So, You’ve Just Been Diagnosed: Please Learn from My Mistake!

I first learned that I have an Autism Spectrum Disorder (ASD) back in 2016 at the age of 53. At first I was skeptical, but I eventually came to see that my doubts were mostly grounded in my own ignorance regarding autism, and somewhat grounded in the fact that many autistic people have huge challenges that make my own seem quite trivial in comparison. That doesn’t mean that I don’t have an ASD, or that my autistic neurology doesn’t create significant challenges for me, but it does mean that I’ll probably never be the subject of any Oscar-winning movies.

For the record, I am also visually impaired, but I don’t need my books written in Braille. My eyeglasses work just fine.

In any case, the last two years of my life have been intense and overwhelming — not just for me but for my family as well — and in retrospect I think a lot of that chaos arose from a single assumption I’d made early on and which turned out to be false: that my medical diagnosis was some sort of credential that automatically entitled me to things like sympathy and respect from others.

I called it my “license to weird”. It was a joke, of course, but only partly so. In my mind I really thought I could just go around telling people that I was autistic and they would automatically know what that meant, accept it as true and subsequently adjust their perception of me in some sort of favorable direction. Maybe they would find me more likable, or maybe more understandable. Maybe they would find my irritability and frustration less irritating and frustrating.

Well, in the past two years I have learned the hard way that this is definitely not the case. Although folks differ widely in their responses, the general principles seem to be that almost nobody understands autism, lots of people flatly refuse to accept the diagnosis as correct or relevant, and telling people that I have an ASD is possibly even more likely to harm my reputation than to improve it.

At it turns out, my ASD diagnosis is really nothing like a “licence to weird”.

I hope that’s helpful!


Image Credit: succo on Pixabay

9 Comments

  1. And I thought it sucked that I didn’t find out until I was almost 30! As for how others see the diagnosis, my issue has been too many people saying I didn’t “act” like I had it and doubting my diagnosis, even though two psychologists and a psychiatrist have given the diagnosis.

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  2. My diagnosis didn’t come until I was 60, and of those who I tell fall into one of three camps: the “You don’t look autistic” camp; the “That’s what I’ve always suspected” camp; and the third camp seems to avoid me as much as possible as if autism is a communicable disease. Those who have suspected my condition are those who have known since my 20s or before.

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    1. I think I could use those same categories. Also, it was my ex-wife who first recognized my aspieishness (aspietude? aspects?). She’d been struggling with my rigid routines and learning obsessions and started looking things up online. “Hey, this is exactly what’s going on with you!” she said to me one day. “You have Asperger’s!” I told her “don’t be ridiculous. I feel emotions and empathy and I have a great sense of humor.”🤣🤣🤣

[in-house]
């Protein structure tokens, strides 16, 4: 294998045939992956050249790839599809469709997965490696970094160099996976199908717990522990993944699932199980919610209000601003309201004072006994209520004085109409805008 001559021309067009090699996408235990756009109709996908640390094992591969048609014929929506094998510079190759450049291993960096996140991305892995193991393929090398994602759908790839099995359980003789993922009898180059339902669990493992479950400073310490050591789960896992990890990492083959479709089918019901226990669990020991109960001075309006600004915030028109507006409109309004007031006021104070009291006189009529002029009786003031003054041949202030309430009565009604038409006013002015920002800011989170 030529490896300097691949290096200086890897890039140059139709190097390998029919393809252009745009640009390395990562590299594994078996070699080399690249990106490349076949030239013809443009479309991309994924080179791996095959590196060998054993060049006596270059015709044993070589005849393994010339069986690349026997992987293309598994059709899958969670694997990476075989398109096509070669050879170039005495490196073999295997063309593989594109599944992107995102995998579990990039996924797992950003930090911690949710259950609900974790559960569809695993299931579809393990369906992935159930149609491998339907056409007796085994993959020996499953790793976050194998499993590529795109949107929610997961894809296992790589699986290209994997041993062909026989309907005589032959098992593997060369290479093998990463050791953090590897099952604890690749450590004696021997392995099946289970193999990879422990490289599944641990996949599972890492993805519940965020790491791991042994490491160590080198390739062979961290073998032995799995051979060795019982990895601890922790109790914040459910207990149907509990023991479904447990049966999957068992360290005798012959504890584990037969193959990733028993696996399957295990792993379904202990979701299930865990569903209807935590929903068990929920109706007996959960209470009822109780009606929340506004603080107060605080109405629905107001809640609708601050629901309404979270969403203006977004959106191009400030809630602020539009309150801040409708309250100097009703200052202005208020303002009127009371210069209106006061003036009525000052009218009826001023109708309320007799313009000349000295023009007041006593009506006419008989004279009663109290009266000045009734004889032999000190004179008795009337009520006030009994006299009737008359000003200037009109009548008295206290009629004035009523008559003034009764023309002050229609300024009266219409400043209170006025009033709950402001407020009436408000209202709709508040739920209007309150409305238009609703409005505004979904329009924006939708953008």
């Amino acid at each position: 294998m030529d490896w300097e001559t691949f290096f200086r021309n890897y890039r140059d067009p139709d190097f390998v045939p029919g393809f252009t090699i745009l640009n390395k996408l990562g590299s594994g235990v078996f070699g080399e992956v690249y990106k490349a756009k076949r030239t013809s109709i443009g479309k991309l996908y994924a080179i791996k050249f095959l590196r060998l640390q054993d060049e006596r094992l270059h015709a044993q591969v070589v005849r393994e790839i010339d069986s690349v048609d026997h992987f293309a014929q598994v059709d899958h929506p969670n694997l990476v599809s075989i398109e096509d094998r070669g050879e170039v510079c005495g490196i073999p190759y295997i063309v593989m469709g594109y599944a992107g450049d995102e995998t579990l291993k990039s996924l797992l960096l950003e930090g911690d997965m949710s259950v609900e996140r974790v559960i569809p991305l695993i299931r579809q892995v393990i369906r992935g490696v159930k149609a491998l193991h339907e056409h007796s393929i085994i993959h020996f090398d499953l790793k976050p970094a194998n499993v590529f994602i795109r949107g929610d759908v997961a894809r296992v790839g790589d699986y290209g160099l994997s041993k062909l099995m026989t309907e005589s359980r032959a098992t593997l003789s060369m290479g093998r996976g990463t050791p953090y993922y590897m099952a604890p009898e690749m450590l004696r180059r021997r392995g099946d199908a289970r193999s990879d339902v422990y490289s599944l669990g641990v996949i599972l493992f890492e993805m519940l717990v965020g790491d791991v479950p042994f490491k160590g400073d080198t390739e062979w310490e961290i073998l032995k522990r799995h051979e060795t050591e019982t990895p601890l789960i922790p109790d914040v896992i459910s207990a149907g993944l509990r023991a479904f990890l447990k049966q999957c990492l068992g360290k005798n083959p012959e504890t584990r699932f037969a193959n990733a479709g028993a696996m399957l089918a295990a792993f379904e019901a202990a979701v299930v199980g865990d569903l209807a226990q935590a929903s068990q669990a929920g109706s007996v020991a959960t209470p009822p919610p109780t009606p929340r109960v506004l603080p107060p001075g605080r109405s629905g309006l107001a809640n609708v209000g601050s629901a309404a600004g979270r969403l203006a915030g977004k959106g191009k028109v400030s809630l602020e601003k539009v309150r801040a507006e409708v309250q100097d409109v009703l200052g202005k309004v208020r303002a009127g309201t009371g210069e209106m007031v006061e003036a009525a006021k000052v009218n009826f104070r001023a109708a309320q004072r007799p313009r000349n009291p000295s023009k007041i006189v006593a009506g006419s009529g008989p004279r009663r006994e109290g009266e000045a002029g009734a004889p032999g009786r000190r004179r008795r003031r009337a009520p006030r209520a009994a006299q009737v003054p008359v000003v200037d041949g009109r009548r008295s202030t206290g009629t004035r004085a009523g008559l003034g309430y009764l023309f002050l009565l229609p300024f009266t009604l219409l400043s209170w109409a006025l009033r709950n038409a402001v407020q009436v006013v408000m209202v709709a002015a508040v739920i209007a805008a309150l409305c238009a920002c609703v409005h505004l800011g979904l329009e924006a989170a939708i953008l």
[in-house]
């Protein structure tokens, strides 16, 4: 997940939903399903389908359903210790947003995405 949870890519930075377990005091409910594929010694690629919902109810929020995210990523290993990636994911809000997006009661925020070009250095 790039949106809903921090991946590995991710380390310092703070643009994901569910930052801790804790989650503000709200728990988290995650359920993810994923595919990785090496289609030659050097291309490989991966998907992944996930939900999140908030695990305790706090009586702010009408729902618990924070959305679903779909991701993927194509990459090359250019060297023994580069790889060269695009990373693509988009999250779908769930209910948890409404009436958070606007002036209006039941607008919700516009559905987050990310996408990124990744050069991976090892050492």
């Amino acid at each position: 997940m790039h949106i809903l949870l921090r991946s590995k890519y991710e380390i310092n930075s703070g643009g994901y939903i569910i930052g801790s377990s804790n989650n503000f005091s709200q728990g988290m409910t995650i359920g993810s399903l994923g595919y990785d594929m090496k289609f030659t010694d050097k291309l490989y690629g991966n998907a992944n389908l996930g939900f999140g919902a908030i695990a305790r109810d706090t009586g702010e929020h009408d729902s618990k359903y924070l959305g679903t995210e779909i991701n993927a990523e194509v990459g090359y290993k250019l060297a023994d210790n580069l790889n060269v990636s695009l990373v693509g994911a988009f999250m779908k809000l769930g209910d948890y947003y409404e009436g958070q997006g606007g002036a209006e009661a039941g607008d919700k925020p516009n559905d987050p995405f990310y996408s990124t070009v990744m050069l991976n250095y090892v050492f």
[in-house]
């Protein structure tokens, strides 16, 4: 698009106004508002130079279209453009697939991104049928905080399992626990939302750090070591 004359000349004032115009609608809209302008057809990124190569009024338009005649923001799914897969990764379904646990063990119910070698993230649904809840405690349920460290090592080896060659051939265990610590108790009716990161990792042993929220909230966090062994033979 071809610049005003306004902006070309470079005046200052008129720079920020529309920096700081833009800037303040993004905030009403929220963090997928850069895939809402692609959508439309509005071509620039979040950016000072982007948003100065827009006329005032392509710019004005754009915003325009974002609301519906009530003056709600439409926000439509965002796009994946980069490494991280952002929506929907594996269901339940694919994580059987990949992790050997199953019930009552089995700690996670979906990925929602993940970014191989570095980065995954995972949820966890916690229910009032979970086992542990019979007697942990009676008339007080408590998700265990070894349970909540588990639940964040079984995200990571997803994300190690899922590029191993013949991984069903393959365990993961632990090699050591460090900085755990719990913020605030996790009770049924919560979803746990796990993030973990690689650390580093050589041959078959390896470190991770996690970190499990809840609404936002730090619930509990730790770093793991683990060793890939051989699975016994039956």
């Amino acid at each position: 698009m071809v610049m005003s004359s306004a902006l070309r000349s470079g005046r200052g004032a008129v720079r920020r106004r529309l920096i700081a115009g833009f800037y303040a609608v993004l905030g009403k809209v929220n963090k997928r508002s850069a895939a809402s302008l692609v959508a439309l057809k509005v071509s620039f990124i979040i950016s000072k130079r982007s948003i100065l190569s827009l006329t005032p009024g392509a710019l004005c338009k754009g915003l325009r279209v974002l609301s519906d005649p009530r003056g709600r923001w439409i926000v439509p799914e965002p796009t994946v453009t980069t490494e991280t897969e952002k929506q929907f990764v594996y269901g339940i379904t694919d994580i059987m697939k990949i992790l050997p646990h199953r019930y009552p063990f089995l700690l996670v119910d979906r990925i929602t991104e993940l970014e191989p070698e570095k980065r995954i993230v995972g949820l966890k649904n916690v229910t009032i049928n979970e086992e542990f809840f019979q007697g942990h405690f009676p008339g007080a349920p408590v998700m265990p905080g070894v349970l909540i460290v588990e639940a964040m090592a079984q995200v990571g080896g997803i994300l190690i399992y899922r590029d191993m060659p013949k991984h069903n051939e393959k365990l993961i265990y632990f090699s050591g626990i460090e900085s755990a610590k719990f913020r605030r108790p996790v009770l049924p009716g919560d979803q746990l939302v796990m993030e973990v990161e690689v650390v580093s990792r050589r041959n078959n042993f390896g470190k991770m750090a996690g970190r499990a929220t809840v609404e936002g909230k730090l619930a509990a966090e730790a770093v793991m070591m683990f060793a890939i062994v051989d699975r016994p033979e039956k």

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      1. Yeah. When I learnt that I was on the Spectrum, my first reaction was to think it was a ridiculous notion, and I was determined to prove the experts wrong. I tried every online test available in the hope at least one would would give the desired result. None did. Not even remotely. They indicated I was even “more autistic” than what the professionals had described. It was only then that I started to research what autism really is. My only previous “experience” of autism was with the movie “Rain Man” and Dustin Hoffman’s character.

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  3. I made the same mistake telling people that I was autistic and thinking they would automatically know what that meant. No, they don’t. And I find it strange that most people don’t even ask what kind of support I need and whether there’s anything they could help. In part, this is also my mistake as I told people I’m autistic because I want to help raise awareness and they probably think I didn’t need help or support. Certainly, they’ve heard of it but I’m now quite certain they know nothing about supporting us. I’m just rather surprised that most people don’t think about offering any help or support at all.

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    1. I really like the way you articulate these issues. Yes, “how can I support you” is probably one of the most important questions I would want to be asked. It’s probably also one of the most important questions I should be asking others. It makes me nervous, though. I feel like I have very little I can offer anyone. What if they say something like, “I need you to give me one of your kidneys?” 😳

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